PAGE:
Last London

 

 

Admiring the Rosetta Stone at the V&A.

Admiring the Rosetta Stone at the British Museum.

Sunday afternoon on Marlybone Street.

Sunday afternoon on Marlybone Street.

Hard to say goodbye to this amazing city—center of many universes that it is. But on with the schedule: we take the train to Lyon tomorrow morning. New apartment in new city in new country with new money and a new language. I have to admit that my plan to buff up my college French has not gone well, no fault to Duolingo, which is a great (and free) program.

But here’s our last look at London.  (small apology and quibble–this webserver doesn’t allow me to post any pics larger than 2 MB–I’m not happy with how fuzzy most of them look when they get converted down). But onward to some observations, then more pics.

Looking at the Thames Barrier to the west from south side of Thames.

Looking toward the Thames Barrier to the east from south side of Thames.

There are far more racially diverse couples and families here than in any US city we know. Most of the servers in the restaurants and pubs we’ve been to are not native-born English speakers. There are lots of all women groups in both pubs and restaurants. Beetroot jam! Two more bits of graffiti: “Patience is half way to happiness” and “Technology won’t impress me until it can download beer.”

 

It’s been a busy three weeks—museums, little trips out of town and lots of music. The out-of-town ventures were to Bletchley Park (the WWII decoder camp, most recently seen in the movie The Imitation Game) and Stonehenge and the neighboring standing stone circles at Avebury.

Bletchley Park was terrific—extremely well done exhibits and excellent explanations of very complicated stuff. We hadn’t seen the movie, but tried to watch it afterwards. Gave up about half way through—why couldn’t they just tell the true and totally amazing story?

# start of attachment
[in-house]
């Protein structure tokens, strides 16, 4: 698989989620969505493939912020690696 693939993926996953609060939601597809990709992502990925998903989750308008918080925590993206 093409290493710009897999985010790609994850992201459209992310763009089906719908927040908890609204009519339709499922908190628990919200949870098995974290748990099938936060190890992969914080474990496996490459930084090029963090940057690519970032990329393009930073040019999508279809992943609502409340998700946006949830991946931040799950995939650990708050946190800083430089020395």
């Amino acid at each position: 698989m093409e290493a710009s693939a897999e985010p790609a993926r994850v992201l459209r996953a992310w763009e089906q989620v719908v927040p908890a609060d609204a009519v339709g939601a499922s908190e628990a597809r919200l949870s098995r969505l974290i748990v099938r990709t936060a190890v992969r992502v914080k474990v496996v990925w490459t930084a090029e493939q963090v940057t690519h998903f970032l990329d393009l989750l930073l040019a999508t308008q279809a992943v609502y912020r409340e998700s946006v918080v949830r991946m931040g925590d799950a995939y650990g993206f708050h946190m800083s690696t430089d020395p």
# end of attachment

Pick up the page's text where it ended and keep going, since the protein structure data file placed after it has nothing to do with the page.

Turing and Welshman's Enigma decoding machine "The Bombe"

Turing and Welshman’s Enigma decoding machine “The Bombe”

Stonehenge and Avebury similarly astounding and well explained. If you haven’t been, when you do go, be sure to include Avebury in the itinerary—it is three huge stone circles that you can walk around in and touch, which you can no longer do at Stonehenge. There was a little group of Druids there holding hands; later they stuck flowers into some of the stone crevices.

Stonehenge: notice the bump on one of the uprights: mortise and tenon construction!

Stonehenge: notice the bump on one of the uprights: mortise and tenon construction! (me, experimenting with B&W)

 

Avebury: three stones and a farmer's brick wall.

Avebury: three stones and a farmer’s brick wall.

Back in the city, more walks in the park, and a terrific nighttime light show that closed parts of the main streets (Piccadilly, Regent, Oxford). Museum exhibitions we visited included a wonderful Calder exhibit at the Tate Modern—he did a lot of stuff before mobiles—little wire sculptures of circus acts that moved. Very fun. Also new platinum prints of Hurley’s photos from the Shackleton Antarctica expedition, including some in color and some moving picture film, at the Royal Geographical Society. Also a terrific Charles and Ray Eames exhibit.

We trekked out to the Thames Barrier too. The engineering is quite amazing. Makes us eager to see the hold-the-water-back constructions in Venice.

Thames Barrier looking west. Not designed by Frank Gehry!

Thames Barrier looking west. Not designed by Frank Gehry!

Music was all classical—we heard Sir Simon Rattle conduct his new London Symphony Orchestra, Joshua Bell conduct and play with St Martins in the Field and Gustavo Dudamel conduct a Venezuelan orchestra. Each in a different venue around town.

Finally, we took the train, ferry and buses to spend a couple days on the Isle of Wight (since Peter’s turned 64—remember the Beatles’ song?). We walked 10 miles one day along the Coastal Path on the west side—huge windstorm, gusts well over 60 mph. At one point we had to hang on to a fence to stay upright.

Coastal Path on west side of IOW, on the way to The Needles.

Coastal Path on west side of IOW, on the way to The Needles.

 

Waves along the breakwater at Colwell Bay Coastal Path.

Waves along the breakwater at Colwell Bay Coastal Path.

 

 

 

 

 

 

 

 

 

Looking down on The Needles from the Tennyson Downs.

Looking down on The Needles from the Tennyson Downs.

Can’t resist this final city picture: